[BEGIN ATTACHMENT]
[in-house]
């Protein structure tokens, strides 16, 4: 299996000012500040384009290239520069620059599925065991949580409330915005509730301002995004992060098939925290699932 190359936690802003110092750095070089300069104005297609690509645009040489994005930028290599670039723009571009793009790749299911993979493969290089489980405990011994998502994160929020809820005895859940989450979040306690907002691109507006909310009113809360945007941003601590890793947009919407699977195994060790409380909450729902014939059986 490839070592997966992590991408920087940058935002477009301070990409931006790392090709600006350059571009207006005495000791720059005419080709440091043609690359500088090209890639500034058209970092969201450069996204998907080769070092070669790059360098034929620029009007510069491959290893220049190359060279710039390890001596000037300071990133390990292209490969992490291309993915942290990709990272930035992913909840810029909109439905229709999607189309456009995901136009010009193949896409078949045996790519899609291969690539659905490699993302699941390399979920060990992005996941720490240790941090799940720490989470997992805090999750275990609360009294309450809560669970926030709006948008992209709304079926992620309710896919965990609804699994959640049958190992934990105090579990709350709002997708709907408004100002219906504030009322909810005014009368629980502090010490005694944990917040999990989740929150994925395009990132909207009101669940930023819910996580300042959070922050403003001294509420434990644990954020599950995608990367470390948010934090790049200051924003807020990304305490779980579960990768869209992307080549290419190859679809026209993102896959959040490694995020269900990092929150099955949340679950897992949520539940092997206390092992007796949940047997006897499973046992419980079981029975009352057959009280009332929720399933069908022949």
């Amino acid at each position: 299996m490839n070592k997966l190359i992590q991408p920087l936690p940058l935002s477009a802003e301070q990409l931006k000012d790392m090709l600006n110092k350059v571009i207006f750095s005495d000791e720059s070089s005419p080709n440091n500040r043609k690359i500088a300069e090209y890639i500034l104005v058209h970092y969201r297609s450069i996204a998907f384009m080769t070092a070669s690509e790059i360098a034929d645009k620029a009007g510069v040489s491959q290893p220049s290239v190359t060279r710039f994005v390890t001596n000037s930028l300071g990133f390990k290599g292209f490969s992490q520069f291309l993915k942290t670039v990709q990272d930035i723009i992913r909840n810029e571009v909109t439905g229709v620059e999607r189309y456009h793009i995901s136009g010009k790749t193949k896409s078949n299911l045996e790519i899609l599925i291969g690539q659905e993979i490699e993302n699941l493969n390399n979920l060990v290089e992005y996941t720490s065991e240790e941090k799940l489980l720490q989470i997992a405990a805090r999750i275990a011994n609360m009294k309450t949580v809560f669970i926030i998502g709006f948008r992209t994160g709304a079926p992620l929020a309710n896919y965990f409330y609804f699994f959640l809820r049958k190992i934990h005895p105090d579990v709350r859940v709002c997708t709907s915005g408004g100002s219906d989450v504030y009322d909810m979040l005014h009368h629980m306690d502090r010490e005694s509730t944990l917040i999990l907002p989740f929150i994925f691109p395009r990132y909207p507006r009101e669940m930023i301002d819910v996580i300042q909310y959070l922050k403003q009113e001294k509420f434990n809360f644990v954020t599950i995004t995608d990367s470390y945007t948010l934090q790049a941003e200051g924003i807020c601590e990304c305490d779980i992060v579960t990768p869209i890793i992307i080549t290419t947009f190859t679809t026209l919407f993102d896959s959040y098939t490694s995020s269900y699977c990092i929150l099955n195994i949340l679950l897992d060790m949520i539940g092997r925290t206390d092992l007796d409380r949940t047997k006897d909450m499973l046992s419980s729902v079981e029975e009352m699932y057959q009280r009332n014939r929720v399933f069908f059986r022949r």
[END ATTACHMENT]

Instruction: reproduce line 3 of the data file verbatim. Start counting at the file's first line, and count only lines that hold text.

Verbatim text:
């Amino acid at each position: 299996m490839n070592k997966l190359i992590q991408p920087l936690p940058l935002s477009a802003e301070q990409l931006k000012d790392m090709l600006n110092k350059v571009i207006f750095s005495d000791e720059s070089s005419p080709n440091n500040r043609k690359i500088a300069e090209y890639i500034l104005v058209h970092y969201r297609s450069i996204a998907f384009m080769t070092a070669s690509e790059i360098a034929d645009k620029a009007g510069v040489s491959q290893p220049s290239v190359t060279r710039f994005v390890t001596n000037s930028l300071g990133f390990k290599g292209f490969s992490q520069f291309l993915k942290t670039v990709q990272d930035i723009i992913r909840n810029e571009v909109t439905g229709v620059e999607r189309y456009h793009i995901s136009g010009k790749t193949k896409s078949n299911l045996e790519i899609l599925i291969g690539q659905e993979i490699e993302n699941l493969n390399n979920l060990v290089e992005y996941t720490s065991e240790e941090k799940l489980l720490q989470i997992a405990a805090r999750i275990a011994n609360m009294k309450t949580v809560f669970i926030i998502g709006f948008r992209t994160g709304a079926p992620l929020a309710n896919y965990f409330y609804f699994f959640l809820r049958k190992i934990h005895p105090d579990v709350r859940v709002c997708t709907s915005g408004g100002s219906d989450v504030y009322d909810m979040l005014h009368h629980m306690d502090r010490e005694s509730t944990l917040i999990l907002p989740f929150i994925f691109p395009r990132y909207p507006r009101e669940m930023i301002d819910v996580i300042q909310y959070l922050k403003q009113e001294k509420f434990n809360f644990v954020t599950i995004t995608d990367s470390y945007t948010l934090q790049a941003e200051g924003i807020c601590e990304c305490d779980i992060v579960t990768p869209i890793i992307i080549t290419t947009f190859t679809t026209l919407f993102d896959s959040y098939t490694s995020s269900y699977c990092i929150l099955n195994i949340l679950l897992d060790m949520i539940g092997r925290t206390d092992l007796d409380r949940t047997k006897d909450m499973l046992s419980s729902v079981e029975e009352m699932y057959q009280r009332n014939r929720v399933f069908f059986r022949r």